Cope, DA walk out of Parliament in row over Zuma insult
More than half of the opposition stomped out of Parliament after Deputy Speaker Nomaindia Mfeketo ruled that part of a speech by Cope's Mluleki George constituted an unacceptable insult to President Jacob Zuma.
With Zuma's morals again at centre stage, MPs yelled across the floor and one got so angry that she was heard to mutter "fuck you" in Mfeketo's direction.
The row began yesterday when George said during debate on Zuma's state of the nation address: "It appears that the nation is deliberately led to lawlessness with absolutely no morals and respect for the people."
Having reviewed the text overnight, Mfeketo ruled that his comment, taken in the context of his speech, was directed at Zuma or his ministers. She ordered him to withdraw, which he refused to do.
When she ordered him to leave the chamber, most Democratic Alliance and Cope members followed. The IFP and the Freedom Front said they agreed that the ruling was wrong, but said they would stay.
In the hubbub, the DA's Diane Kohler-Barnard was heard to mutter angrily. She acknowledged to TimesLive that she had sworn. She said she regretted it and would apologise if asked to. "I shouldn't have, but I was angry," she said.
Nosiviwe Mapisa-Nqakula, the minister of correction services, heard her expletive from across the chamber and complained in a point of order: "She actually said 'fuck you'." Her intervention ensured that the issue is now part of the parliamentary record.
While the DA said later that Mfeketo was wrong and would be challenged if she did not withdraw the ruling against George, the ANC said it would ask Parliament to discipline Kohler-Barnard for her bad language.
In a statement the Office of the ANC Chief Whip said: "The decision by COPE, with the support of the Democratic Alliance, to walk out of today’s sitting of the National Assembly in protest against the ruling on COPE MP Mluleki George is a deplorable conduct that has got no place within a distinguished institution such as Parliament," the Office of the ANC Chief Whip said in statement.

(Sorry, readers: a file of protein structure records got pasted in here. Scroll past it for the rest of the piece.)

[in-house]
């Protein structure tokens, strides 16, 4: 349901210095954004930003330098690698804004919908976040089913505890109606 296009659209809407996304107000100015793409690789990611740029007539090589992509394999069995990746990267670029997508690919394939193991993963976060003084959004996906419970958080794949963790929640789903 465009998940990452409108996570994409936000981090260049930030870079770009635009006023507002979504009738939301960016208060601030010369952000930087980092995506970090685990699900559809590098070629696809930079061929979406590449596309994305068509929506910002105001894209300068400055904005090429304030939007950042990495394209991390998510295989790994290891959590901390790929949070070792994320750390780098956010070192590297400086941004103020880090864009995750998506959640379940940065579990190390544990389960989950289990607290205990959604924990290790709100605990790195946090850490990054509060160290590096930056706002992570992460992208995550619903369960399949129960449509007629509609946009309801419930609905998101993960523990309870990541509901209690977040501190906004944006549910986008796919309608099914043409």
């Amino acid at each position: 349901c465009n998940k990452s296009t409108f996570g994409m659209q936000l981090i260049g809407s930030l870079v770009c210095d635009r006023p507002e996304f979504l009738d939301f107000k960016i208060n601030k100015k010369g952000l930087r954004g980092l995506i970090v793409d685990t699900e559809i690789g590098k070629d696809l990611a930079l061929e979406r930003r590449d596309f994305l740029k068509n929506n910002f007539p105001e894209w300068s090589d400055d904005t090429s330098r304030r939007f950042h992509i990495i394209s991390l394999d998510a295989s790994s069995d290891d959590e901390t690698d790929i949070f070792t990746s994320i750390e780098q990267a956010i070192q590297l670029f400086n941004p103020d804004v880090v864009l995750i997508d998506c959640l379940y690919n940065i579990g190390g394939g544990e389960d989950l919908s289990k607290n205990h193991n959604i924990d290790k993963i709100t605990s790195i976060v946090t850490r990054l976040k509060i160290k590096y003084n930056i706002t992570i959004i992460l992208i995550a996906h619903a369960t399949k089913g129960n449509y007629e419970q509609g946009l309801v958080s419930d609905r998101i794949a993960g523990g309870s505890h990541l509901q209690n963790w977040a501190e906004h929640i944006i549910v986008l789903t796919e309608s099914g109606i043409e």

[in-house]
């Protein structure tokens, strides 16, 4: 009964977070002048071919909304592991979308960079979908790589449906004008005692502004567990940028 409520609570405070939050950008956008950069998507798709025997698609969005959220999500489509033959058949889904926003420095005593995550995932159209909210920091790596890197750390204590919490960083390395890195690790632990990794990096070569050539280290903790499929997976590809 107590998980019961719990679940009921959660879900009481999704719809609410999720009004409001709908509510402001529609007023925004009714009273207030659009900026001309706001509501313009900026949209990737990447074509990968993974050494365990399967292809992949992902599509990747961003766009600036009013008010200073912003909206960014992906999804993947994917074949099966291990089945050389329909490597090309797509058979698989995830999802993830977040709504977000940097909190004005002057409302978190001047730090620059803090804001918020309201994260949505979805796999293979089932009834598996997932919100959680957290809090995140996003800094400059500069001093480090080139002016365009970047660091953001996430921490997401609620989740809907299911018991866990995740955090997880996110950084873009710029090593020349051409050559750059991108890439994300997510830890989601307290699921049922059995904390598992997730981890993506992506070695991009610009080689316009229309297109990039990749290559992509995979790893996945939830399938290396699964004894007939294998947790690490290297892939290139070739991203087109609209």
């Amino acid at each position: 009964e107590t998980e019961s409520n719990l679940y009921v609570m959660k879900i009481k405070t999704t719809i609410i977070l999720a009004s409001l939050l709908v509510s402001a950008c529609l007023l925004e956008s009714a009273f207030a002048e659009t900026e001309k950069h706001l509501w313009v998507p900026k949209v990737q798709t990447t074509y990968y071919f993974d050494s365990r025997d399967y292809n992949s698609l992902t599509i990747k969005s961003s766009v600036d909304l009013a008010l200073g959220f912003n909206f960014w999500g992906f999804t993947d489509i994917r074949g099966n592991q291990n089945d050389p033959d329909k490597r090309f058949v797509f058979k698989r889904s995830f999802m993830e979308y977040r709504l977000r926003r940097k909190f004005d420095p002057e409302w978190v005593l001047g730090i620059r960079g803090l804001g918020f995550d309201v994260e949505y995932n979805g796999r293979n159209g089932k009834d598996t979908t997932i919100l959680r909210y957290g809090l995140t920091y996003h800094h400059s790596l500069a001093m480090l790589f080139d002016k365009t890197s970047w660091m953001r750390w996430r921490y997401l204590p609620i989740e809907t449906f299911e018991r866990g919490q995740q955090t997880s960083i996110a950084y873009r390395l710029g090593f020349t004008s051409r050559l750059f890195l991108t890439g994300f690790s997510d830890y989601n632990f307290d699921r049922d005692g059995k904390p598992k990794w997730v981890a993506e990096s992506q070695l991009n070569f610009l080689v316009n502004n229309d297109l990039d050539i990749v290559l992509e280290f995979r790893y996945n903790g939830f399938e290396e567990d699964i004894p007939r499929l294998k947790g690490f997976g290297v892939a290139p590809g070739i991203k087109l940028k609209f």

"It is typical of both COPE and the DA, who have anointed themselves as the paragons of morality and good behaviour, to throw toys out of the pram when they are found wanting on issues of proper conduct," the statement said..
The Chief Whip's office said the decision by the Deputy Speaker of the National Assembly to give George the matching orders was well considered and sound in terms of the rules of Parliament. Parliament cannot be turned into a circus where rowdy Members of Parliament can impugn on the integrity of the President and hurl insults at fellow MPs just because they disagree with them.
"The allegation by Mluleki George that the President of the Republic is leading the nation into lawlessness is outrageous and cannot be taken lightly. When taking office the President and Ministers take an oath or solemn affirmation to obey, observe, uphold and maintain the Constitution and all other laws of the Republic. To suggest that the President or his Cabinet have deliberately acted in violation of this constitutional obligation is a serious charge that should be brought before the House through a substantive motion," the statement said.